Section 504 FAQ
It is important that the team build consensus during both the eligibility and planning phases of the 504 process. When disagreements occur regarding student eligibility, the team should refer to the advice of the person on the team who has the most knowledge about the disability and its impact on the student at school. Once the eligibility is established, accommodations should be designed so that the classroom teacher(s) can implement them with fidelity while meeting the needs of the student.
8. Would a student that's displaying a symptom of ADHD be considered having "mental impairment" qualifications?
Or she/he need a dianosis from a doctor?
No medical diagnosis is necessary; however, if the parent has doctor reports, then the team can request them. Attention issues don't automatically qualify a student for 504, but if the data presented at the eligibility meeting demonstrates that the attention issues consistently interfere with the child's access to education, the child may qualify.
9. What are the guidelines for following the MTSS process before making decisions about creating a 504 plan?
It is important that school and district personnel involved in identifying concerns initially engage in the Multi-Tier System of Support (MTSS) process for the individual student. Multi-Tier System of Support is a system for efficient instruction; a method for evaluating the needs of all students and fostering positive student outcomes through carefully selected and implemented interventions. It may also be used to assist the school in identifying students who may require more intensive instructional services and or be eligible for a 504 plan. School based teams must be astute and aware of the rights of students with disabilities. 504 team meetings should be immediately convened when a student presents with a noticeable and/or documented disability. In these cases the MTSS process must not delay the convening of the 504 process.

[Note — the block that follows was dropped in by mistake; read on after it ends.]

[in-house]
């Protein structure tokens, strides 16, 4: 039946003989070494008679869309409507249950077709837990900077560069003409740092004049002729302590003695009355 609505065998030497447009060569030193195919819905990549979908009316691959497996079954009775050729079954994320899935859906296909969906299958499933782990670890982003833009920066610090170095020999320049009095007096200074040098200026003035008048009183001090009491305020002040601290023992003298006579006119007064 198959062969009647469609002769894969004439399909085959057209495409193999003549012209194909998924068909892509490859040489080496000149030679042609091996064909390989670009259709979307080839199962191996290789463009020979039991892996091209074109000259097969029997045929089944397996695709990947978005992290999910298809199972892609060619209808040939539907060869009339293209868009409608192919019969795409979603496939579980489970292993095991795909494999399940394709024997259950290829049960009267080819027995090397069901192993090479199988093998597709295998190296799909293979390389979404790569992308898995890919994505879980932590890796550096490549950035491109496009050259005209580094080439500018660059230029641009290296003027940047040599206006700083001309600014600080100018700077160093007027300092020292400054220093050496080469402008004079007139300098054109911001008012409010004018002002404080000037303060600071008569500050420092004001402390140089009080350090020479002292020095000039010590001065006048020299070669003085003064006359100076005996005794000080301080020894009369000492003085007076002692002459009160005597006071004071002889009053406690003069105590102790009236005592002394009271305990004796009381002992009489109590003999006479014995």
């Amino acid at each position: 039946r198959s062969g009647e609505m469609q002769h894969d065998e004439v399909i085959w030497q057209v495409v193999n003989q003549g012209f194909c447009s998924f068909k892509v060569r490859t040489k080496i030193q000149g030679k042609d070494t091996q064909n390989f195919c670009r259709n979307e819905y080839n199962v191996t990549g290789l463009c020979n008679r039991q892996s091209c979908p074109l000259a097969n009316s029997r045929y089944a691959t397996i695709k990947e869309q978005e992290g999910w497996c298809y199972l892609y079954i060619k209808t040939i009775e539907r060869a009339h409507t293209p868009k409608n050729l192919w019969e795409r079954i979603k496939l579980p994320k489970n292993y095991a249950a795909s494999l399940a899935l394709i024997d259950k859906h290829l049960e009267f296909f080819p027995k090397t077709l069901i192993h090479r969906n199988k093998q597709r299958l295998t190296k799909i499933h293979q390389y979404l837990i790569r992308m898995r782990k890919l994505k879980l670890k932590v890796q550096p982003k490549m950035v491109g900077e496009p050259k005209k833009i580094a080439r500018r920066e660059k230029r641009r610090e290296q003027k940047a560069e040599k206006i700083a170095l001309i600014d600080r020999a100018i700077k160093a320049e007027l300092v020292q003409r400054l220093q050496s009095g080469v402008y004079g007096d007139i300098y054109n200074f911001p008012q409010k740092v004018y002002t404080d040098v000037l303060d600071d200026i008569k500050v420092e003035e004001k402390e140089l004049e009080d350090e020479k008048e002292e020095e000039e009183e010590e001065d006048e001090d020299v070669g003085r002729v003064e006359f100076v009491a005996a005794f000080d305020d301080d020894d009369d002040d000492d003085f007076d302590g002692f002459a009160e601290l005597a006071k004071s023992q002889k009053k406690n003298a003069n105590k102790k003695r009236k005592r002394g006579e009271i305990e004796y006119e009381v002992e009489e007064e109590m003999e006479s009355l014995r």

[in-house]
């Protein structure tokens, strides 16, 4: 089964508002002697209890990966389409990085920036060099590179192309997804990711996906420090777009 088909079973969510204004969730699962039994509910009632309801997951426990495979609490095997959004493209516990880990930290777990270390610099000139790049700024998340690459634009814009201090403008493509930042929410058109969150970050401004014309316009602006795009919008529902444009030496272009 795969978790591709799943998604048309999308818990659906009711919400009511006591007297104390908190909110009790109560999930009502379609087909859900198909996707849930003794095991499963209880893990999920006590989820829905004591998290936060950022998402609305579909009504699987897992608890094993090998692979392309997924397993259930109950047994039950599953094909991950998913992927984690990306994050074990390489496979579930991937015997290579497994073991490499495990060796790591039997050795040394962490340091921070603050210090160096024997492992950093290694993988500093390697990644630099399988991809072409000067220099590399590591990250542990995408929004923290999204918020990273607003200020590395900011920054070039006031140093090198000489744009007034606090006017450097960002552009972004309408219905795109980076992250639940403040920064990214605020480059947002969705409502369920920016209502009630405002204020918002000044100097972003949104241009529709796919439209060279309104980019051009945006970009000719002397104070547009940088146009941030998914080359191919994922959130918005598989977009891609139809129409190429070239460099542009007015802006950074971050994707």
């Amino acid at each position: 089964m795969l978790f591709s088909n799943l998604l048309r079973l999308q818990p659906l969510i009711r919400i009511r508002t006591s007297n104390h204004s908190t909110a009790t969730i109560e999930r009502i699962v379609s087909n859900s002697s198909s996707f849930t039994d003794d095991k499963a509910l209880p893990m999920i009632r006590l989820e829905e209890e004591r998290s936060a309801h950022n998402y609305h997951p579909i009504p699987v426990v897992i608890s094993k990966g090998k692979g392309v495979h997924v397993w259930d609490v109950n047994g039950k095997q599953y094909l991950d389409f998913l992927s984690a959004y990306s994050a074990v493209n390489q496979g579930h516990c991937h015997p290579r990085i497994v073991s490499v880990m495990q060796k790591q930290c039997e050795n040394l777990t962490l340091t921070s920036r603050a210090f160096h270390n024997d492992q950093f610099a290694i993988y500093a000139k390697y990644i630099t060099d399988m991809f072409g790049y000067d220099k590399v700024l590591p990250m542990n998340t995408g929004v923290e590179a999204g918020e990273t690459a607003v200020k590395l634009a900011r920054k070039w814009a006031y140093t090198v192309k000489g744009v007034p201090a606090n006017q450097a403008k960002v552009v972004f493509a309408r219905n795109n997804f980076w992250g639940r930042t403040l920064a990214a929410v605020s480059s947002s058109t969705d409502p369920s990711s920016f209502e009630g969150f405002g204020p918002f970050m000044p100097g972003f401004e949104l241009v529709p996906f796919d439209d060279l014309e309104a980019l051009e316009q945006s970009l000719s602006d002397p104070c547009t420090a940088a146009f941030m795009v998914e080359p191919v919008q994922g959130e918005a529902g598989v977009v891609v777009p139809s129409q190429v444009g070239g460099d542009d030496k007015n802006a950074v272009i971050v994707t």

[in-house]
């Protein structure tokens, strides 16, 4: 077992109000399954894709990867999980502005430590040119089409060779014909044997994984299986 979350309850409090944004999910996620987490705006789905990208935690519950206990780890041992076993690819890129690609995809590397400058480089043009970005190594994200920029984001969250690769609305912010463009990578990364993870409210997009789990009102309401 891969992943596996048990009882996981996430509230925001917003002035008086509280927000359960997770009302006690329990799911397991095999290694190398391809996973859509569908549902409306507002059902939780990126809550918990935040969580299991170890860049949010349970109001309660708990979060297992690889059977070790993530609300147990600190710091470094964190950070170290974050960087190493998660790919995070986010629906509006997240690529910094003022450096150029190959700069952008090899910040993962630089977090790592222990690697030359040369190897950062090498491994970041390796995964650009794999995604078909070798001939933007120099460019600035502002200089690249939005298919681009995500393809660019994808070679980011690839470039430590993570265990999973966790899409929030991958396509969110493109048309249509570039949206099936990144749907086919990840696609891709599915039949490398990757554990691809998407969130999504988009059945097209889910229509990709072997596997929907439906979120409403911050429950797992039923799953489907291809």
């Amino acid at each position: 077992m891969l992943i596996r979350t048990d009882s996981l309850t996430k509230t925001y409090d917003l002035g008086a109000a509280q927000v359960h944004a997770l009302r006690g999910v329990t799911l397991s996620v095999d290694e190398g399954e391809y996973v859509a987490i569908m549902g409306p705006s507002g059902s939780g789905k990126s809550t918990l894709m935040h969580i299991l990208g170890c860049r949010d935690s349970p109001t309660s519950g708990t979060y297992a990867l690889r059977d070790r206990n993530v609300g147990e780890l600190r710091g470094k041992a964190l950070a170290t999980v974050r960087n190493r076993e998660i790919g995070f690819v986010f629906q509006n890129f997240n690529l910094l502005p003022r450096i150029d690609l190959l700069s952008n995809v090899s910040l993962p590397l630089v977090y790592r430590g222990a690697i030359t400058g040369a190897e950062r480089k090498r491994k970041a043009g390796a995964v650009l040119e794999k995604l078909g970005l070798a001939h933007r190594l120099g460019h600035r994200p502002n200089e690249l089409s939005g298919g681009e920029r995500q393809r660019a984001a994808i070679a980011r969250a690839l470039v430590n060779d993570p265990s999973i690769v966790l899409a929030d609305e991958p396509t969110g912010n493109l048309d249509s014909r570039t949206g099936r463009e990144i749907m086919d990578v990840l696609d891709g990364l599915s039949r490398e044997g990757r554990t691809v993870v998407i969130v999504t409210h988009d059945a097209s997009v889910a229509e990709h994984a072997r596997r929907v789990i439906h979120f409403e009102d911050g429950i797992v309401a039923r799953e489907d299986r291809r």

Under Section 504 schools have a responsibility to conduct evaluations of students whom they suspect are disabled and potentially in need of accommodations. The school based 504 team should include persons knowledgeable about the student, the meaning of the evaluation data, and the placement options. The team members must determine if they have enough information to make a knowledgeable decision as to whether or not the student has a disability. The team is required to review and examine a variety of sources in the evaluation process so that the possibility of error is minimized.
- Post classroom rules and review with students on a regular basis.
- Create effective behavior modification plans.
- Work collaboratively with parents to ensure that the behavioral interventions used at home and at school are monitored closely.
- Stay consistent in setting behavioral expectations and following through on reinforcements/consequences.
- Create a behavior contract for the child.
- Ask the child to keep a daily journal to self-record behavior.
- Allow the child to participate in group counseling sessions with the school counselor or school psychologist.
- Implement a crisis intervention plan in case child is uncontrollable, impulsive, or dangerous.
- Give the child advanced notice of transitions.
- Create plans for handling unpredictable mood swings.
- Create rules that are clear, predictable, and administered fairly and consistently.
- Use a picture schedule so that the student can easily see the order of the day [and accompanying visual cues], and predict when transitions will occur.
- Avoid conflict by ensuring that academic work is on the student's instructional level—not too difficult, and not too easy.
- Blend non-desirable academic tasks with student-chosen rewards for compliant behavior.
- Utilize social stories and social skill lessons to ensure systematic instruction of appropriate anger management and conflict resolution skills. Role-play works well with children with and without the disorder.
- Structure lessons so that the child is required to positively work in peer groups. While maintaining order and predictability, along with monitoring the cooperative group, allow the child a chance to use his or her developing social skills.
- Stay busy, busy, busy! Transitions and time without specified tasks can be problematic, so adapt student schedules accordingly.
- Ensure that positive peer social interactions do in fact occur—do not let the child be selected last for a team, or remain standing alone after everyone has already paired off for an activity.